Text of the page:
Cost assessments of the Flaxbourne Community Irrigation Scheme show options available including extracting water from nearby rivers, building more than one dam site for storage, and altering pipe size and pipeline routes.

Ward farmer Kevin Loe said the multiple dam option was being considered by supporters of the scheme as a way to stage the timing of costs to better fit with uptake demand. . . 

Trout disappear from didymo-affected rivers – Hamish Clark:

Trout numbers in the South Island are under threat from the invasive freshwater algae didymo, a new study has found.

University of Canterbury researcher Professor Jon Harding found trout, previously in 20 South Island rivers, are now absent in 60 percent of the rivers with a high didymo biomass.

“The results of our study are of particular concern. We have assumed for some time that didymo will have an impact on fish, but these results show both native fish and introduced sports fish are all being affected by didymo,” Prof Harding says. . . 

Heartland lessens dairy risk – Alan Williams:

Growth in lending has slightly lowered Heartland Bank’s relative exposure to dairy farm debt.  

The dairy sector made up 7% of all lending on the June 30 full-year balance date, compared to 8% on December 31.  

The net group loan book (receivables) on June 30 was $3.21 billion, up $252 million or 9% on a year earlier. . . 

The big question unasked – Craig Wiggins:

The rain and snow turned up on cue with the calves hitting the ground and the banks putting the brakes on spending.  

In some cases paying the necessary outgoings such as winter grazing and feed expenses is not possible until the income starts to filter through so many a farmer, dairy or sheep, will ask why we do what we do.  

This time of year is hard enough to get right without the external pressures over which our control is minimal but the effect has consequences beyond our gate as the flow of revenue slows to a trickle. . . 

Landmark spins wool deal – Annabelle Beale:

AUSTRALIA’S biggest farm services business Landmark is expanding its wool operations while denying speculation a corporate take-over of the company is being negotiated. 

Following 12 months of negotiations, Landmark has purchased the remaining 50 per cent shares in Victoria’s Arcadian Wool brokering company this month, three years after Landmark upped the stake in the company from its founding 40pc in 1985 to nearly 50pc in 2013.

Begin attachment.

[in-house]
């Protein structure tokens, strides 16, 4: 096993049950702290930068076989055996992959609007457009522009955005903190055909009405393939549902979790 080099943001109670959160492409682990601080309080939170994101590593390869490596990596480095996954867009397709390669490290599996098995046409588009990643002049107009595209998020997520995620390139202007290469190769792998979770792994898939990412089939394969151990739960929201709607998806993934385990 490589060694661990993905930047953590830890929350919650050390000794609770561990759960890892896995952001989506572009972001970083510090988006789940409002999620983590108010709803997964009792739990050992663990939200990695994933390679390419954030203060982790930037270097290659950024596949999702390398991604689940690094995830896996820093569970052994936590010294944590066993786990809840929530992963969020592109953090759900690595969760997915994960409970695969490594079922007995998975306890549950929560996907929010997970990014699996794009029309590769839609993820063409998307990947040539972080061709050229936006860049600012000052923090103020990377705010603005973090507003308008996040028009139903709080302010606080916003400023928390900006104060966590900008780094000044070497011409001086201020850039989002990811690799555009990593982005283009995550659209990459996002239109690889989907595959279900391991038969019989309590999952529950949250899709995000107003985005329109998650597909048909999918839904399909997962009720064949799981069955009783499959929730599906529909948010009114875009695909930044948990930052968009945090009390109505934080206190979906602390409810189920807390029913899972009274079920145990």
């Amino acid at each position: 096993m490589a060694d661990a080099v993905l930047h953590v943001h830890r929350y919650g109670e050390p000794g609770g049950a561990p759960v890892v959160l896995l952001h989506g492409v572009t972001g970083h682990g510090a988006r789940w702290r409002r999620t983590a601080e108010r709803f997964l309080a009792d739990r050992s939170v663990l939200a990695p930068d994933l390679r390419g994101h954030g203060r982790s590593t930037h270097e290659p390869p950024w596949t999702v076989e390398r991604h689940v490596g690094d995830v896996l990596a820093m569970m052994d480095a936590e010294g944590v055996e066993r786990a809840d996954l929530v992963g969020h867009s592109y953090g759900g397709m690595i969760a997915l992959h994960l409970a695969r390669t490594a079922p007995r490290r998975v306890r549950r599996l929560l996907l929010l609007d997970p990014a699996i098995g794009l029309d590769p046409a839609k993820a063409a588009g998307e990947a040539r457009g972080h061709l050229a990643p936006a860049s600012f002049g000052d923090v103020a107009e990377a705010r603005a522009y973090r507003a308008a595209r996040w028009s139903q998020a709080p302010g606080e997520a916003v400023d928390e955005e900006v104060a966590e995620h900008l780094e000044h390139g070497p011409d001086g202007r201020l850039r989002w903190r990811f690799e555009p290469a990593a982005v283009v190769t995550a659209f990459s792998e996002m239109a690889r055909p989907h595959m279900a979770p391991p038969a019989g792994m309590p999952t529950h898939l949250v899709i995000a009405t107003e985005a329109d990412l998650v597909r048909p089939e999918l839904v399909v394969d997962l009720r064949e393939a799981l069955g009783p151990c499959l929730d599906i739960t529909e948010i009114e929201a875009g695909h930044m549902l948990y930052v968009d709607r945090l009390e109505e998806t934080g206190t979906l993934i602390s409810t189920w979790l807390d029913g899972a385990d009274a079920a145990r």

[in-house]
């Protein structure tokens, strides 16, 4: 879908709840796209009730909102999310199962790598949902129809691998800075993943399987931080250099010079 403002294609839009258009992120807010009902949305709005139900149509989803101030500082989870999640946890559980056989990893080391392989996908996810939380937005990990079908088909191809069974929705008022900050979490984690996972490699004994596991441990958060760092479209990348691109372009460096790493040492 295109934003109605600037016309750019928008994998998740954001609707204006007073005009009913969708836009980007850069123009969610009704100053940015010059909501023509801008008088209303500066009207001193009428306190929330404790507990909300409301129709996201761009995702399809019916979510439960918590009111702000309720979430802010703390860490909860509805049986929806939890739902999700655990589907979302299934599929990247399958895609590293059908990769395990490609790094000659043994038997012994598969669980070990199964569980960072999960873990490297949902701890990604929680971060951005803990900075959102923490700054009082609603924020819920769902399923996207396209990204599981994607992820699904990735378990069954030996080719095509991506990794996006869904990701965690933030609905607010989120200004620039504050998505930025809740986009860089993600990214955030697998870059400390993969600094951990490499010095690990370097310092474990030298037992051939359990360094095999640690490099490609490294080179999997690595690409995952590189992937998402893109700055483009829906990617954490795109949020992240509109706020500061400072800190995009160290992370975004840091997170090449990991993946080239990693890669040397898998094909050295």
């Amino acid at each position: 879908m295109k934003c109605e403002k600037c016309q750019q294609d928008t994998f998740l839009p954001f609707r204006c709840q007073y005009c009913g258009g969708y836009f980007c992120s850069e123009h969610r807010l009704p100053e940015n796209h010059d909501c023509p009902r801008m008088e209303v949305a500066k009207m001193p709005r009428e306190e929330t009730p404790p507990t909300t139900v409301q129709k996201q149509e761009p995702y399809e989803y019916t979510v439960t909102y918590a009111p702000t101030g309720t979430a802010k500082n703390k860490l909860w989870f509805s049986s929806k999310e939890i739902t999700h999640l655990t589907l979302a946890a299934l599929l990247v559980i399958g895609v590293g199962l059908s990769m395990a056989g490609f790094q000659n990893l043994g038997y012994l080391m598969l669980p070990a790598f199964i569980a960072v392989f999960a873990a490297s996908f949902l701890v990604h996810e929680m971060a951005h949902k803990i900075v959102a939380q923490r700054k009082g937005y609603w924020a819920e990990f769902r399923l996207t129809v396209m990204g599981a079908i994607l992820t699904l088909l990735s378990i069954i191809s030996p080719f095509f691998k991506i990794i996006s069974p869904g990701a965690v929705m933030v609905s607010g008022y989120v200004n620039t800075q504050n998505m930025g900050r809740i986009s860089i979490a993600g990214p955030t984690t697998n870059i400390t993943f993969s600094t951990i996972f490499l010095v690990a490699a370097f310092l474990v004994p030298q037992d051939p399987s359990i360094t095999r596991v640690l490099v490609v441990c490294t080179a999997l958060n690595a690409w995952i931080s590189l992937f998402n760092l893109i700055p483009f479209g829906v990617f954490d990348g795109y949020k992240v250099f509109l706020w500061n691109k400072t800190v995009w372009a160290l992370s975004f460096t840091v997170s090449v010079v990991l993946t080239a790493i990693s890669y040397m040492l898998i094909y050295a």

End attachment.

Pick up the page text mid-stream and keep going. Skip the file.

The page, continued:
The sale has increased Landmark’s show floor representation by 4.3 per cent to 19pc of the wool traded at Melbourne, including the 36,000 bales sold by Arcadian last year and estimated 120,000 sold by Landmark. . . 

Coolalee experiment pays dividends for Dubbo lamb breeders – Mark Griggs:

AN EXPERIMENT several years ago using Coolalee rams over young first-cross ewes to overcome lambing difficulty from the ewes joining to high indexed Poll Dorsets has paid off so well for Dubbo region second-cross prime lamb breeders, Doug and Robin Godwin, they have continued the practice.  

Further, they are now considering going down the path of maintaining Coolalee/Merino ewe lambs as replacements and joining them back to Coolalees.  “If you do that you are halfway towards a self-replacing flock,” Mr Godwin said. . .

A&P Society elects president :

Wanaka helicopter pilot and fencer Doug Stalker has been elected president of the Upper Clutha A&P Society.

He is joined by Grant Ruddenklau as the new senior vice-president and Mike Scurr as junior vice-president.

Mr Stalker, who was voted president at the society’s annual meeting last week, replaces Tarras farmer Robbie Gibson, who has held the role for the past two years.

Preparations are well under way for the 80th annual show, which will be held on March 10 and 11 next year. . . 

 Mark McHardy wins Cooperative Leader of the Year Award:

Cooperative Business New Zealand has announced Farmlands Fuel General Manager, Mark McHardy, as the winner of the Cooperative Leader of the Year Award for 2015/16.

The award honours an individual who has shown significant co-operative leadership, commitment and support of well recognised and accepted co-operative principles. They also need to display vision and courage for the co-operative model, along with demonstrate successful initiatives that have benefited their co-operative or the co-operative sector.

Cooperative Business New Zealand CEO,  says that Mark was the stand out nominee for this award. . .